The fallout from iiNet: markets and laws failing in face of net piracy

Last week the Federal Court of Australia released its important decision in the iiNet case. As many commentators have pointed out, the court declined to require Australia’s ISPs to disconnect those of its subscribers who are repeat copyright infringers.

In the course of reaching this decision, the court made a number of important rulings about the liability arising from the use of BitTorrent networks including the following:

  • Seeders and peers that make music available for sharing are infringers under Australia’s making available right.
  • The transmission of copyright files as part of a BitTorrent swarm constitutes a transmission (communication) to the public by participants in the stream and is infringing.
  • A peer that downloads a copyright file over an unauthorized BitTorrent network infringes the reproduction right of the copyright owner.
  • There can be liability for the transmission over a BitTorrent network even if some part of the transmission occurs outside of Australia.

The court also strongly suggested that operators of BitTorrent sites would be liable for copyright infringement for having authorized infringement.

As noted above, the court held that in the circumstances of the case, an ISP that simply provides internet connectivity to subscribers does not by that act alone authorize the subscriber’s infringing activity.

The result of the case has left many Australians thinking that some solution to stemming illegal file sharing is necessary. One solution being discussed is an industry wide code of practice between ISPs and content owners. The establishment of a code would have legal effect as it is an express factor in the Australian Copyright Act for determining whether a person authorizes an infringement.

Another solution being discussed is a state sanctioned graduated response system. The Sydney Morning Herald just published an article, Markets and laws failing in face of net piracy, pointing out that there was a real problem to be addressed and that something needed to be done. The article put it this way:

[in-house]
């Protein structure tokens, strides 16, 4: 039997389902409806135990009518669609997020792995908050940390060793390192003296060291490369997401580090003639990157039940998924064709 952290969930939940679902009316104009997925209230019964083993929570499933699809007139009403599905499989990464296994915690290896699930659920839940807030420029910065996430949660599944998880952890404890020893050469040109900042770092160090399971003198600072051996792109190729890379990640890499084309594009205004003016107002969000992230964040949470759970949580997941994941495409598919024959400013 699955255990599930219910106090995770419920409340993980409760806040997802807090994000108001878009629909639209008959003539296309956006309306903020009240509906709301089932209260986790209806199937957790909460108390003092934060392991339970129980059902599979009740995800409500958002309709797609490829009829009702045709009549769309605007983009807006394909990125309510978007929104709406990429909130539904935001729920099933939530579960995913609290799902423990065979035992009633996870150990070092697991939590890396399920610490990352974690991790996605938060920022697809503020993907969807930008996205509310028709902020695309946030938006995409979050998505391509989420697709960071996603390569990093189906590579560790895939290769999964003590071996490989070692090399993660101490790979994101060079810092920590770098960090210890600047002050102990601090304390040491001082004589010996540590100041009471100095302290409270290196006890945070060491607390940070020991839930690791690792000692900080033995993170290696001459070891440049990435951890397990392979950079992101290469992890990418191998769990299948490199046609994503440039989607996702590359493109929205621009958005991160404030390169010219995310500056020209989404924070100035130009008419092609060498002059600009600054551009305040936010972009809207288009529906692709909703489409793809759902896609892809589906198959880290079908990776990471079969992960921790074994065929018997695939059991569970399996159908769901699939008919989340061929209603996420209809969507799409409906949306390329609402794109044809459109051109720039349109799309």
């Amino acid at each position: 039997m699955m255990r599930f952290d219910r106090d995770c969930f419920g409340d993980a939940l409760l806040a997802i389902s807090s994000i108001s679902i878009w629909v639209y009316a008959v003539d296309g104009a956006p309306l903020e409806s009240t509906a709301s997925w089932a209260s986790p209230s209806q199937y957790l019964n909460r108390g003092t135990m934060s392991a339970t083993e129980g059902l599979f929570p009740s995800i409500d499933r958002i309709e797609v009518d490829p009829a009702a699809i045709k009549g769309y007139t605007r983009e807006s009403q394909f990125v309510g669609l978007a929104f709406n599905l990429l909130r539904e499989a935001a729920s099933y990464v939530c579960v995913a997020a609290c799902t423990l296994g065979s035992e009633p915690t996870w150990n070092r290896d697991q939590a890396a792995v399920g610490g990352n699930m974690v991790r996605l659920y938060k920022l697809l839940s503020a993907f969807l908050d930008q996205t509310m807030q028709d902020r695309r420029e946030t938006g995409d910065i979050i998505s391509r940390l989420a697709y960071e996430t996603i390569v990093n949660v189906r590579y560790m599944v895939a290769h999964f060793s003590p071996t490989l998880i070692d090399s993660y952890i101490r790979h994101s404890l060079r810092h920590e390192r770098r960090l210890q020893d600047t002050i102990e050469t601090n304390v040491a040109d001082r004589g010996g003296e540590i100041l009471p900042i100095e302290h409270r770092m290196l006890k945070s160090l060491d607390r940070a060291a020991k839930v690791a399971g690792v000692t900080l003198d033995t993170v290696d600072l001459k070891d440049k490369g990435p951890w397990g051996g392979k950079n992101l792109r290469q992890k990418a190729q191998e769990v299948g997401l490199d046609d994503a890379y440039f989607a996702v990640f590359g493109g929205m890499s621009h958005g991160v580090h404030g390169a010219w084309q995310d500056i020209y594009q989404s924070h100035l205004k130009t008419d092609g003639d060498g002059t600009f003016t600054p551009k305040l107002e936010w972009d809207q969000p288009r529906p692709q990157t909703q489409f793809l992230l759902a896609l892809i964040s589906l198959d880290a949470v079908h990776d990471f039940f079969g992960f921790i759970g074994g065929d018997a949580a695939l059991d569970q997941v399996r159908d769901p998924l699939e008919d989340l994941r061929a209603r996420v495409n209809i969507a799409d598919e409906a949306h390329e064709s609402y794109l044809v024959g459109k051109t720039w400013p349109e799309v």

“In his ruling last week, Justice Dennis Cowdroy noted this was the first case of its type in the world, with global ramifications. The illegal downloading of movies, TV programs and music on a large scale was not disputed…

While many revel in the status quo – an illegal but uncontrollable free-for-all – the ruling sent a chill through the film, television and music industries, and indeed all holders of downloadable intellectual property. Copyright holders can and have sued individual users, but illegal file sharing is so pervasive that they could go broke trying to plug all the holes.

A High Court appeal is likely because of the impact of the case. It goes to the heart of global movie, TV and music distribution, which in its prime was a system of astonishingly profitable cartels. However, ISPs’ viability would be at risk, too, if they were to be liable for all independent user activities. The court ruling confirms that the system for protecting copyright and intellectual property is broken; the law has failed to keep pace with the internet.

Content providers are entitled to look to governments for a legislative answer, although great care must be taken not to trample online freedom. Britain and France are among countries considering a ”three strikes” rule to force ISPs to warn serial offenders against illegal downloads, with eventual termination of their accounts. The problem is that internet access is seen as a basic right in modern society.